McClure has also dedicated a section to his friend Francis Crick, the molecular biologist whose research played a crucial rule in discovering the genetic code and helical structure of the DNA molecule. Crick, who passed away as recently as 2004, contributed a beautifully written and heartfelt essay titled “A Scientist’s View” on McClure’s poetry and its importance to him for the 1975 Margins Symposium on Michael McClure. “What appeals to me most about Michael's poems,” Crick observed, “is the fury and the imagery of them. I love the vividness of his reactions and the very personal turns and swirls of the lines. The worlds in which I myself live, the private world of personal reactions, the biological world (animals and plants and even bacteria chase each other through the poems), the world of the atom and molecule, the stars and the galaxies, are all there; and in between, above and below, stands man, the howling mammal, contrived out of "meat" by chance and necessity. If I were a poet I would write like Michael McClure - if only I had his talent.”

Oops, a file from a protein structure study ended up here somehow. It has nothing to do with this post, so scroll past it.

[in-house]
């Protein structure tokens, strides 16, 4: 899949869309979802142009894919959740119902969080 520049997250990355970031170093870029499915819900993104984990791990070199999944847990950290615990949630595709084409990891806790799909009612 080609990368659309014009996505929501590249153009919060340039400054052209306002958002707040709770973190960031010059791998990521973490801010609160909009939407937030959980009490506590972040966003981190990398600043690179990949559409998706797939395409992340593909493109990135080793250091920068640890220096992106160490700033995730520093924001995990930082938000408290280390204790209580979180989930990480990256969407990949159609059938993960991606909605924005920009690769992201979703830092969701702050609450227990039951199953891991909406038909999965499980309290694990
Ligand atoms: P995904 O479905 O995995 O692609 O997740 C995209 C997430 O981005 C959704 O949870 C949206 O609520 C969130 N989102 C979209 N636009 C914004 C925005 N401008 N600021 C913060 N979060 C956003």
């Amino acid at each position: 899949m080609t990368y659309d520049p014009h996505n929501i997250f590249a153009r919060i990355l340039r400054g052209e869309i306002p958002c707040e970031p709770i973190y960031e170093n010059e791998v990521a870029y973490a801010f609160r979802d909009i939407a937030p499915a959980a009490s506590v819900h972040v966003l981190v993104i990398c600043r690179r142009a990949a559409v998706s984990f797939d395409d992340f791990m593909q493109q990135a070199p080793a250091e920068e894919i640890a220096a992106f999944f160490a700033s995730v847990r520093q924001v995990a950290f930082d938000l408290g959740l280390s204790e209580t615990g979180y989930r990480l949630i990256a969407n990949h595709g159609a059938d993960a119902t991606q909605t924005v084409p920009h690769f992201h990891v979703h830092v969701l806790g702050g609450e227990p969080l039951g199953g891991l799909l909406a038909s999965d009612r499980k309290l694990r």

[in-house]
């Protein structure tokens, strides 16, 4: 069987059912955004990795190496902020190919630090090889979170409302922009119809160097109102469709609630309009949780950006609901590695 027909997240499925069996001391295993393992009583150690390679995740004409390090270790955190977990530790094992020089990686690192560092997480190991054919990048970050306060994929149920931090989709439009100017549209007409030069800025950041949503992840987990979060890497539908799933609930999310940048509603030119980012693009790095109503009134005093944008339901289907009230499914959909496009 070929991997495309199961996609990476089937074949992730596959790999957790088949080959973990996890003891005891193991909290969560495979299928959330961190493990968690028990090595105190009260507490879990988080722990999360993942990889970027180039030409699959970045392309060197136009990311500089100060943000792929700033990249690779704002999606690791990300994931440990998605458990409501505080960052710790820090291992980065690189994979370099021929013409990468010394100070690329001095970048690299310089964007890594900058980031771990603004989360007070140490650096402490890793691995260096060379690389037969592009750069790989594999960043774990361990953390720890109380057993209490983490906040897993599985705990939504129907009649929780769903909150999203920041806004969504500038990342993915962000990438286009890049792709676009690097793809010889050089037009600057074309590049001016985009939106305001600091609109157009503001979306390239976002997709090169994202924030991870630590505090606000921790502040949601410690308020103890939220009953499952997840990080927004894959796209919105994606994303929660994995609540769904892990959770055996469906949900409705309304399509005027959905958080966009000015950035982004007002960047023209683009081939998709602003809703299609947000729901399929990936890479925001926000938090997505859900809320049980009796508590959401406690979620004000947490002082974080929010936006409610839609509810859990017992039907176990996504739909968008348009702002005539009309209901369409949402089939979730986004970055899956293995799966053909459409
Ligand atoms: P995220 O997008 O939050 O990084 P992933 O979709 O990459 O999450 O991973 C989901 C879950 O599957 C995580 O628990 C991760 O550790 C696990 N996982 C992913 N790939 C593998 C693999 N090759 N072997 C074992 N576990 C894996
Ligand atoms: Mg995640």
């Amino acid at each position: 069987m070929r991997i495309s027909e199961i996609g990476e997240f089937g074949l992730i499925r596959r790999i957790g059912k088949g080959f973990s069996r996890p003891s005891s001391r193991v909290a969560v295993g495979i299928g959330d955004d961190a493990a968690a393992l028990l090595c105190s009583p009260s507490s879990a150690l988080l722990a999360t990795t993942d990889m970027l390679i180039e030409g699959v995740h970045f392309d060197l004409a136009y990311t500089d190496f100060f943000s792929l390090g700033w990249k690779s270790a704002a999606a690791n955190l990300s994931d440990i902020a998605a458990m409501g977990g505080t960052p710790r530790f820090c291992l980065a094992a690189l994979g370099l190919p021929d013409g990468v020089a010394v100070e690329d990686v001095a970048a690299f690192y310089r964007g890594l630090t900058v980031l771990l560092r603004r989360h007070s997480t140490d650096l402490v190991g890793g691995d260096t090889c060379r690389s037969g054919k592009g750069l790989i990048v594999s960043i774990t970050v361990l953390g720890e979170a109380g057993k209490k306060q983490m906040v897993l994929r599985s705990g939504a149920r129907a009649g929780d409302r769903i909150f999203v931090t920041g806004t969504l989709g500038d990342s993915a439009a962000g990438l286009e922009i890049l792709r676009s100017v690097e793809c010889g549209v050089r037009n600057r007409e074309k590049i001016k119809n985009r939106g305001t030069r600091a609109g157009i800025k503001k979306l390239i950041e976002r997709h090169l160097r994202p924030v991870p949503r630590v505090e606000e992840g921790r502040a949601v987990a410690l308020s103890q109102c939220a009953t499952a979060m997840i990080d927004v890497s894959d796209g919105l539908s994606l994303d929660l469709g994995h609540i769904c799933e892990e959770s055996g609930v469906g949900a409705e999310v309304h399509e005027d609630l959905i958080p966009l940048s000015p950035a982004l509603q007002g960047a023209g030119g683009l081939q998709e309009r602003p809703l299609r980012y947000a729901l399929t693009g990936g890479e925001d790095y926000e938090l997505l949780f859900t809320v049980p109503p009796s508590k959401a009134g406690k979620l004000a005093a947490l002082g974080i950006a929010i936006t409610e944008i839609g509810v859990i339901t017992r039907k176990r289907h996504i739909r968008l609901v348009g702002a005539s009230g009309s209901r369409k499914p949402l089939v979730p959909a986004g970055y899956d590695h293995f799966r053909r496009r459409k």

The poems in this section, with the curious title “Double Moire,” (it is a scientific term referring to a form of optical differentiation, or refractive index) are brief poems of six lines, each an enigma as rich in data as the Murchison meteorite, a fist of words whose grip must be coaxed open by repeated reading. Each begins with a predication written large in majuscules, then elaborated in a puzzling olio of image and reflection. “ACTION IS PROTEIN,” begins the poem at the bottom of page 114. “It is politics of flesh/ and non-being, NOT nothing, not something,/ here in the face. Here in the stomach and arms./ Just a transient truth, never a riddle/ caught in the runes. Each being knows the tune,/ like the giant seals enraged and high with battling.”